June 23, 2000 - City Search: Rated R review
by Partick Donovan
The way the music industry is these days, bands such as the Beatles, Stones and Pink Floyd who, at their prime mixed country, blues, pop, rock and psychedelia, may struggle to get signed. "Too diverse, too many demographics, marketing department can't cope'", the execs may say. Fortunately, Queens Of The Stone Age have ignored trends and produced a genre-defying album that is hailed by some as the most anticipated underground work since Nirvana's Nevermind. The Californian stoner-rock pioneers move beyond the heavy riffage with an incredibly diverse and detailed album that traverses punk rock, sinister pop, giddying psychedelia and damaged ballads. The opening punch of Feel Good Hit Of The Summer is misleading. Judas Priest's Rob Halford and singer-guitarist Josh Homme sound like an evil Plastic Bertrand singing the lyrics: "Nicotine, Valium, Vicodin marijuana, ecstasy and alcohol ... C-c-c-c- cocaine". But songs such as The Lost Art Of Keeping A Secret are refined pop treasures, a bit like the Butthole Surfers' attempt at mainstream success, Pepper. Screaming Trees frontman Mark Lanegan takes lead vocal on the least ambitious song (and best chance of a hit) In The Fade, but bassist Nick Oliveri throws the album back into turmoil with his punk Ballroom Blitz-esque Quick And To The Pointless before ending with sprawling brass on the Zappa- influenced I Think I Lost My Headache. The heavy rock genre hasn't produced such a quality album with so many musical and emotional twists for years. And with the new spate of derivative rap-metal, skate-punk clones, it has never needed it so badly.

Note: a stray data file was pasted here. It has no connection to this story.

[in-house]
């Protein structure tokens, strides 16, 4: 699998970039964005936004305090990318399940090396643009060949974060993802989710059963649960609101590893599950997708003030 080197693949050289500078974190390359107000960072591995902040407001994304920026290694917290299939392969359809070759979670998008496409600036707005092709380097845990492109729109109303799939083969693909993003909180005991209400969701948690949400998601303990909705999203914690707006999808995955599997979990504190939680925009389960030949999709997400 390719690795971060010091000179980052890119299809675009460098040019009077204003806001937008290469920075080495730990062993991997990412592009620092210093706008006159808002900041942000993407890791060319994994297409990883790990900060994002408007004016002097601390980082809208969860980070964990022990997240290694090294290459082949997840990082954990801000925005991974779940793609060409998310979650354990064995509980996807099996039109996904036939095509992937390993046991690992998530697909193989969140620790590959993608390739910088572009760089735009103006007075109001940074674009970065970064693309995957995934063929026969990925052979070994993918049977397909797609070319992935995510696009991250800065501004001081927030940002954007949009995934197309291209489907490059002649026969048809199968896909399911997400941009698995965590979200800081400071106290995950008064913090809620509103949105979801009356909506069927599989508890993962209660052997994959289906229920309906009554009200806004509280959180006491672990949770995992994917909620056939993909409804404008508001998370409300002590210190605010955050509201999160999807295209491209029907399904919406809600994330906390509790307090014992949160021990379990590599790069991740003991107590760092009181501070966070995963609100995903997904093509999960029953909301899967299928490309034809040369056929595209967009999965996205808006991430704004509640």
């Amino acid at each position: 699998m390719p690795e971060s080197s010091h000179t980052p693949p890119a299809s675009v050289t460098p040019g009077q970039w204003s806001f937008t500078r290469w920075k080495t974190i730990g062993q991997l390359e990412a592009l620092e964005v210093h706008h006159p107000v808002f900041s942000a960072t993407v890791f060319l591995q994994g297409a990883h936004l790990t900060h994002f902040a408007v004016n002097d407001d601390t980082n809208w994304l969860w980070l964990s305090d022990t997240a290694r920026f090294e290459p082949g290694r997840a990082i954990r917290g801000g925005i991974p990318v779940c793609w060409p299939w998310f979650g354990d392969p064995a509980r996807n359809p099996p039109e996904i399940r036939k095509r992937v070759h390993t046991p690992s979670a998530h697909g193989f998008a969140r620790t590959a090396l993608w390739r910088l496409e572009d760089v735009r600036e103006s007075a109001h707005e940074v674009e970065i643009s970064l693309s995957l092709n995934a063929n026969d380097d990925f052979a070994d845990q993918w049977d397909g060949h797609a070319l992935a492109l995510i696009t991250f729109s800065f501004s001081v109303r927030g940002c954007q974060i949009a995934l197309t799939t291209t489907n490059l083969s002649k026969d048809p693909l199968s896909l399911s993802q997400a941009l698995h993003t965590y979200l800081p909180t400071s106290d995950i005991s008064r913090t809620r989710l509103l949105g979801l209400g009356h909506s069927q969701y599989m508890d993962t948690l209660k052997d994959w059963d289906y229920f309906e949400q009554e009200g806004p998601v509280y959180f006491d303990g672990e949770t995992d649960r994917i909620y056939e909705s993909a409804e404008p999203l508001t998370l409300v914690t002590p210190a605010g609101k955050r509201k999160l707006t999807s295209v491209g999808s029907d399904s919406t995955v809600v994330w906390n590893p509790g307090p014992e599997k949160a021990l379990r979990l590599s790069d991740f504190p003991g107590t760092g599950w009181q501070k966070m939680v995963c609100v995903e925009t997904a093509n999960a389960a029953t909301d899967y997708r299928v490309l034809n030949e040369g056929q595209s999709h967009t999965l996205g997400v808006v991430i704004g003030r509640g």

go back
main songs and releases the band tour history articles and gallery qotsa online